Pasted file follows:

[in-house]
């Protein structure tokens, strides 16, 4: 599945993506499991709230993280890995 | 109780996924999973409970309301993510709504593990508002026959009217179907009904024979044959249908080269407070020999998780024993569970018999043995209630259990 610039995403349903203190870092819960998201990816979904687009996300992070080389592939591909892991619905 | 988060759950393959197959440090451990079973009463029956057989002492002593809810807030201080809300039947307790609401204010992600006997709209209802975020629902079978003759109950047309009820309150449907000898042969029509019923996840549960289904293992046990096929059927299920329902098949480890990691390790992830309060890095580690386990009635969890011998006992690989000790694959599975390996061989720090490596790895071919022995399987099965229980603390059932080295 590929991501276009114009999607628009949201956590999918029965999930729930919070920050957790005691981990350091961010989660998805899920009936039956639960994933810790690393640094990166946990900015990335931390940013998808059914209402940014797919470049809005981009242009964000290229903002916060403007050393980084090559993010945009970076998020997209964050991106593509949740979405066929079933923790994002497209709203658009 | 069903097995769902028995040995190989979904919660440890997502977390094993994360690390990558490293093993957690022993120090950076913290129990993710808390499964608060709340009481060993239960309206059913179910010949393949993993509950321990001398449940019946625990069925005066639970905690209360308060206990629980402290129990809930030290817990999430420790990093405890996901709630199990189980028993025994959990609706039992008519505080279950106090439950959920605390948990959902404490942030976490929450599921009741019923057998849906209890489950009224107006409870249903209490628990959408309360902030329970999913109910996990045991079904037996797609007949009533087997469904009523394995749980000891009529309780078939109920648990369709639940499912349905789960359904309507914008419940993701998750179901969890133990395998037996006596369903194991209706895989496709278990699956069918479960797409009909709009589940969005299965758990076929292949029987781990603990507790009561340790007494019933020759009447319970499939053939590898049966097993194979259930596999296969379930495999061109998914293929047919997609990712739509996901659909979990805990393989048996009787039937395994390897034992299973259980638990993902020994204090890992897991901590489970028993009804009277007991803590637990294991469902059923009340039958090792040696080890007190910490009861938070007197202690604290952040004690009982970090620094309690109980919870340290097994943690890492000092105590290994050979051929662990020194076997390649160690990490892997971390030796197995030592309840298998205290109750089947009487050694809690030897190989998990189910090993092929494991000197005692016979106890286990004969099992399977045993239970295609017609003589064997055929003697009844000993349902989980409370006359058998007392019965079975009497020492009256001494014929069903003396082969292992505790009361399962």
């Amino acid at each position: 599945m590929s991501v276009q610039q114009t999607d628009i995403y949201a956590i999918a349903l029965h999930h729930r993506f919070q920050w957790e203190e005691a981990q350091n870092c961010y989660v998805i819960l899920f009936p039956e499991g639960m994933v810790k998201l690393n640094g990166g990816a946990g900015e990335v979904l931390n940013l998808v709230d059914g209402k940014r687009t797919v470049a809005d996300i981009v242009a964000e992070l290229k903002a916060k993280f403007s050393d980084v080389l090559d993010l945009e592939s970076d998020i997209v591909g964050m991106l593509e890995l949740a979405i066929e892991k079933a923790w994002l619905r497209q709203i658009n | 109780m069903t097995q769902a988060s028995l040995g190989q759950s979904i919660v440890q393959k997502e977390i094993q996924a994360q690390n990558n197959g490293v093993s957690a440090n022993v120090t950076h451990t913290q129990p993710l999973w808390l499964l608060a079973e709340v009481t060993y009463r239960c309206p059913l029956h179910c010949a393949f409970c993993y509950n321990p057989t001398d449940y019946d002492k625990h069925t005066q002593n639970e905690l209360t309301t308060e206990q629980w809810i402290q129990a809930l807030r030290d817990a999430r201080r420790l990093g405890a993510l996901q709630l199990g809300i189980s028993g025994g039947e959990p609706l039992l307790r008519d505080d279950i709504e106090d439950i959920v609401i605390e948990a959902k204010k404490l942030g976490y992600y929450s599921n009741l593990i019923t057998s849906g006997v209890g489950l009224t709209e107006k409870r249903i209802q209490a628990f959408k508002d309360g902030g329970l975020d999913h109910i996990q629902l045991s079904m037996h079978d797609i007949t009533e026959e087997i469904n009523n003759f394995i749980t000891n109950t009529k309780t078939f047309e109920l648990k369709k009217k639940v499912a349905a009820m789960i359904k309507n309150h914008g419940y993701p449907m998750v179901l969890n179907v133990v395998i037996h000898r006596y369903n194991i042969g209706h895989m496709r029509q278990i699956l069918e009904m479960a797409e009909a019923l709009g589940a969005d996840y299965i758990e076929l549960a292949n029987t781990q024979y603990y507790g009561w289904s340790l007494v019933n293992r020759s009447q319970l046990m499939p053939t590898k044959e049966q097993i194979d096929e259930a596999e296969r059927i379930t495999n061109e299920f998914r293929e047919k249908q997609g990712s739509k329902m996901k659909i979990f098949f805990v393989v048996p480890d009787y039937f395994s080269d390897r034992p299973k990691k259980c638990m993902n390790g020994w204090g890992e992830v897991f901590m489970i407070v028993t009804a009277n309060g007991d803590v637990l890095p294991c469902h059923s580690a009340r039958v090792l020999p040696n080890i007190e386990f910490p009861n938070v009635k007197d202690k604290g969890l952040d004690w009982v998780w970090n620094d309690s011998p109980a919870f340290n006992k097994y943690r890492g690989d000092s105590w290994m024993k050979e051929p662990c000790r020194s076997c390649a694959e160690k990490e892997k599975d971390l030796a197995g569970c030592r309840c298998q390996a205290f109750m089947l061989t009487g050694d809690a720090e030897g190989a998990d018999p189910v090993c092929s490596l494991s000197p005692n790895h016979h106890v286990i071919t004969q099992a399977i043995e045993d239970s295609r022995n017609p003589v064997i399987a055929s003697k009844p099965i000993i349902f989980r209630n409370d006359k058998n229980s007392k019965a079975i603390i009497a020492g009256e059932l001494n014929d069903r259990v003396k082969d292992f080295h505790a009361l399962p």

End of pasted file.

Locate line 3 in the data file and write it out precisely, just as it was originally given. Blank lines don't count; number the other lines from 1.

């Amino acid at each position: 599945m590929s991501v276009q610039q114009t999607d628009i995403y949201a956590i999918a349903l029965h999930h729930r993506f919070q920050w957790e203190e005691a981990q350091n870092c961010y989660v998805i819960l899920f009936p039956e499991g639960m994933v810790k998201l690393n640094g990166g990816a946990g900015e990335v979904l931390n940013l998808v709230d059914g209402k940014r687009t797919v470049a809005d996300i981009v242009a964000e992070l290229k903002a916060k993280f403007s050393d980084v080389l090559d993010l945009e592939s970076d998020i997209v591909g964050m991106l593509e890995l949740a979405i066929e892991k079933a923790w994002l619905r497209q709203i658009n | 109780m069903t097995q769902a988060s028995l040995g190989q759950s979904i919660v440890q393959k997502e977390i094993q996924a994360q690390n990558n197959g490293v093993s957690a440090n022993v120090t950076h451990t913290q129990p993710l999973w808390l499964l608060a079973e709340v009481t060993y009463r239960c309206p059913l029956h179910c010949a393949f409970c993993y509950n321990p057989t001398d449940y019946d002492k625990h069925t005066q002593n639970e905690l209360t309301t308060e206990q629980w809810i402290q129990a809930l807030r030290d817990a999430r201080r420790l990093g405890a993510l996901q709630l199990g809300i189980s028993g025994g039947e959990p609706l039992l307790r008519d505080d279950i709504e106090d439950i959920v609401i605390e948990a959902k204010k404490l942030g976490y992600y929450s599921n009741l593990i019923t057998s849906g006997v209890g489950l009224t709209e107006k409870r249903i209802q209490a628990f959408k508002d309360g902030g329970l975020d999913h109910i996990q629902l045991s079904m037996h079978d797609i007949t009533e026959e087997i469904n009523n003759f394995i749980t000891n109950t009529k309780t078939f047309e109920l648990k369709k009217k639940v499912a349905a009820m789960i359904k309507n309150h914008g419940y993701p449907m998750v179901l969890n179907v133990v395998i037996h000898r006596y369903n194991i042969g209706h895989m496709r029509q278990i699956l069918e009904m479960a797409e009909a019923l709009g589940a969005d996840y299965i758990e076929l549960a292949n029987t781990q024979y603990y507790g009561w289904s340790l007494v019933n293992r020759s009447q319970l046990m499939p053939t590898k044959e049966q097993i194979d096929e259930a596999e296969r059927i379930t495999n061109e299920f998914r293929e047919k249908q997609g990712s739509k329902m996901k659909i979990f098949f805990v393989v048996p480890d009787y039937f395994s080269d390897r034992p299973k990691k259980c638990m993902n390790g020994w204090g890992e992830v897991f901590m489970i407070v028993t009804a009277n309060g007991d803590v637990l890095p294991c469902h059923s580690a009340r039958v090792l020999p040696n080890i007190e386990f910490p009861n938070v009635k007197d202690k604290g969890l952040d004690w009982v998780w970090n620094d309690s011998p109980a919870f340290n006992k097994y943690r890492g690989d000092s105590w290994m024993k050979e051929p662990c000790r020194s076997c390649a694959e160690k990490e892997k599975d971390l030796a197995g569970c030592r309840c298998q390996a205290f109750m089947l061989t009487g050694d809690a720090e030897g190989a998990d018999p189910v090993c092929s490596l494991s000197p005692n790895h016979h106890v286990i071919t004969q099992a399977i043995e045993d239970s295609r022995n017609p003589v064997i399987a055929s003697k009844p099965i000993i349902f989980r209630n409370d006359k058998n229980s007392k019965a079975i603390i009497a020492g009256e059932l001494n014929d069903r259990v003396k082969d292992f080295h505790a009361l399962p």